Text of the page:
70,000 drivers caught speeding in Lancs in last 12 months
More than 70,000 speeding drivers have been caught out on the roads of Lancashire in just the last 12 months.
A Freedom of Information request to Lancashire Constabulary revealed that 70,291 tickets were issued to drivers over the limit caught with both mobile and built-in speed cameras.
Death, injuries, and community concerns can all be reasons police are monitoring speed in the area, and a force spokesman said it is “committed to making the roads of Lancashire safer”.
He said: “We are not complacent when it comes to tackling speeding.
“It is well-researched and documented that speeding kills and in fact is one of the top four – known as the ‘fatal four’ - causes of collisions and injuries, along with drink and drug-driving, mobile phone use and not wearing a seatbelt.”
Specific areas of the county might be flagged up if they have had a high number of injury collisions, community concerns or if they have been identified as having speed issues.
A speed count is then carried out to review the problem.
The spokesman added: “Lancashire has achieved significant reductions in the number of people killed and injured on our roads but we are committed to reducing the figures even further through education, engagement and enforcement.
“This might take the form of a static fixed camera, a mobile camera or use of community road watch and schools road watch.”
The AA said speed cameras are useful in maintaining road safety, but that “enforcement is only acceptable where there is a clear benefit, such as accident blackspots”.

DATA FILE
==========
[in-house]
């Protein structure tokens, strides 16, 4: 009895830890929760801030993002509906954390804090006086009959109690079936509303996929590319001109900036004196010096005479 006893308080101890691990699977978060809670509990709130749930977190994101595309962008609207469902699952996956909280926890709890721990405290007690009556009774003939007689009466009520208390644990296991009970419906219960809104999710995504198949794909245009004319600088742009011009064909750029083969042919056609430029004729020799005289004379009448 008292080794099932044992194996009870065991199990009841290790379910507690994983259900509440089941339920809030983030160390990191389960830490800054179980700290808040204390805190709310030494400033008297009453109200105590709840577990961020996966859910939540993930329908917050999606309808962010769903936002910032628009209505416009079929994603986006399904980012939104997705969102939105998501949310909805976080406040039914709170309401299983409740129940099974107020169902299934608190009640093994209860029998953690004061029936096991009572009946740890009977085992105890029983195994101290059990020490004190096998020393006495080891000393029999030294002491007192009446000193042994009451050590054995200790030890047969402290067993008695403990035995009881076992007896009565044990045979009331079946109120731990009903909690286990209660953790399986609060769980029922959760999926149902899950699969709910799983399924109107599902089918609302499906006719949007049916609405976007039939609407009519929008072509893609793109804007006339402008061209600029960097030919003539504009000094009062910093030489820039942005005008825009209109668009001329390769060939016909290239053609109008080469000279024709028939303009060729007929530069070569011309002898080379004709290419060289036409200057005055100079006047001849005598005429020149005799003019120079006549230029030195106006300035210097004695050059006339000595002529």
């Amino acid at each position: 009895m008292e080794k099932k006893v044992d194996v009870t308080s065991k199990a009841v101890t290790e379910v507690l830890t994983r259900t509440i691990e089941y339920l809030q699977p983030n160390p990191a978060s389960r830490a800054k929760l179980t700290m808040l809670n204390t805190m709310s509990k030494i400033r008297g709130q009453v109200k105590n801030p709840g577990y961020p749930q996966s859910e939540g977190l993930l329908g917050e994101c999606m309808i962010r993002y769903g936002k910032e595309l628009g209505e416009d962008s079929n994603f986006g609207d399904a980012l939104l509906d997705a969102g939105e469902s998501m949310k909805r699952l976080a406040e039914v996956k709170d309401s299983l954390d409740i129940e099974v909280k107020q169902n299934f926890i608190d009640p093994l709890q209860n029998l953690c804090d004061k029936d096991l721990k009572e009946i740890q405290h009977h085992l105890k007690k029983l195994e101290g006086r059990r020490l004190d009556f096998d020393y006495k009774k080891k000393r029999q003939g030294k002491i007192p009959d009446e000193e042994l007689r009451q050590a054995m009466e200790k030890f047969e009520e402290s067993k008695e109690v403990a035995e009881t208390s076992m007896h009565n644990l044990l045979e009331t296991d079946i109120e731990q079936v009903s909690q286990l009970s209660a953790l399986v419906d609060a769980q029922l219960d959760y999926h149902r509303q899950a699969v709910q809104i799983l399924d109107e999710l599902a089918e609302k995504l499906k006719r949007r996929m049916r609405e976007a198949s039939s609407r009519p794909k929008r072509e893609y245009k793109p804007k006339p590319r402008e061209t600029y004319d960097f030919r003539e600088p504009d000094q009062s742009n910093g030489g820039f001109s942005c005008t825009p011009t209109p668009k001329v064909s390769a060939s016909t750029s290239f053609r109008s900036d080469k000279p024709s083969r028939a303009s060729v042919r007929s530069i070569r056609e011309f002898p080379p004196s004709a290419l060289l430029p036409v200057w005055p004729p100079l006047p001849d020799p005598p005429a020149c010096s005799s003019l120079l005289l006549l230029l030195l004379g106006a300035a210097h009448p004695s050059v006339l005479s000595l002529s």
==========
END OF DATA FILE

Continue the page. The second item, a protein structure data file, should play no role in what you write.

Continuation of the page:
A spokesman said that nationally, 77 per cent of motorists are supportive of speed cameras and that these latest figures for Lancashire show the “perception of too many people getting away with speeding is a myth”.
He said: “Drivers in all areas should stick to the speed limits in place as they are there for good reason, including maintaining the effective flow of traffic.
“More than 80 per cent of drivers say that they support Speed Awareness Courses which is offered to drivers whose speed is marginally over the limit.”
Kevin Clinton, head of road safety at the Royal Society for the Prevention of Accidents agreed with the use of speed cameras.
Mr Clinton said: “Speed cameras are a very effective way of reducing speeds and preventing accidents, especially in preventing more serious and fatal accidents.
“They help to save lives and prevent injuries.
“We believe that cameras should be used where casualty statistics show they are needed.”